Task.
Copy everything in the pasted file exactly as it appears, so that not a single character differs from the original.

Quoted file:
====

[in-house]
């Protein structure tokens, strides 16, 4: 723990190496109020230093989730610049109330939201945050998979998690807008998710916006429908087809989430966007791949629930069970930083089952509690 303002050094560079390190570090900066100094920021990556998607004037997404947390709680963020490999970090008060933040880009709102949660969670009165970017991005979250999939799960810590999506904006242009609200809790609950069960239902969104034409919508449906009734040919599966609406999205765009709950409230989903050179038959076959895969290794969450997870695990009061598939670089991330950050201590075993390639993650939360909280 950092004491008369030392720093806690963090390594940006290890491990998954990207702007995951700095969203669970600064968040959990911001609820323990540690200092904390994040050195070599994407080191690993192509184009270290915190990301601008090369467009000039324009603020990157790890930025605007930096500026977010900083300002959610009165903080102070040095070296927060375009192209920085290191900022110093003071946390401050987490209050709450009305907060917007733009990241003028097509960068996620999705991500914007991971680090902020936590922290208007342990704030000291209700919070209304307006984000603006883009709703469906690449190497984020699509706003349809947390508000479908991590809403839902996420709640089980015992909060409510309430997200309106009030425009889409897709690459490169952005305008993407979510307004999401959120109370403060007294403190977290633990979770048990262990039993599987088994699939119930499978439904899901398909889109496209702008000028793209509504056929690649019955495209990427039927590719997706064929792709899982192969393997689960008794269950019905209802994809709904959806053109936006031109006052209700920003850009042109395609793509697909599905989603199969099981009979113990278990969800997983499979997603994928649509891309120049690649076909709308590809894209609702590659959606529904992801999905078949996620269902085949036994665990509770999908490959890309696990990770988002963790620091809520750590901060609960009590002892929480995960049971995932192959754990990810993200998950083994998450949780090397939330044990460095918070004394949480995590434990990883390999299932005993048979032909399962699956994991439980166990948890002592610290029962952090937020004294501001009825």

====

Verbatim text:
[in-house]
């Protein structure tokens, strides 16, 4: 723990190496109020230093989730610049109330939201945050998979998690807008998710916006429908087809989430966007791949629930069970930083089952509690 303002050094560079390190570090900066100094920021990556998607004037997404947390709680963020490999970090008060933040880009709102949660969670009165970017991005979250999939799960810590999506904006242009609200809790609950069960239902969104034409919508449906009734040919599966609406999205765009709950409230989903050179038959076959895969290794969450997870695990009061598939670089991330950050201590075993390639993650939360909280 950092004491008369030392720093806690963090390594940006290890491990998954990207702007995951700095969203669970600064968040959990911001609820323990540690200092904390994040050195070599994407080191690993192509184009270290915190990301601008090369467009000039324009603020990157790890930025605007930096500026977010900083300002959610009165903080102070040095070296927060375009192209920085290191900022110093003071946390401050987490209050709450009305907060917007733009990241003028097509960068996620999705991500914007991971680090902020936590922290208007342990704030000291209700919070209304307006984000603006883009709703469906690449190497984020699509706003349809947390508000479908991590809403839902996420709640089980015992909060409510309430997200309106009030425009889409897709690459490169952005305008993407979510307004999401959120109370403060007294403190977290633990979770048990262990039993599987088994699939119930499978439904899901398909889109496209702008000028793209509504056929690649019955495209990427039927590719997706064929792709899982192969393997689960008794269950019905209802994809709904959806053109936006031109006052209700920003850009042109395609793509697909599905989603199969099981009979113990278990969800997983499979997603994928649509891309120049690649076909709308590809894209609702590659959606529904992801999905078949996620269902085949036994665990509770999908490959890309696990990770988002963790620091809520750590901060609960009590002892929480995960049971995932192959754990990810993200998950083994998450949780090397939330044990460095918070004394949480995590434990990883390999299932005993048979032909399962699956994991439980166990948890002592610290029962952090937020004294501001009825």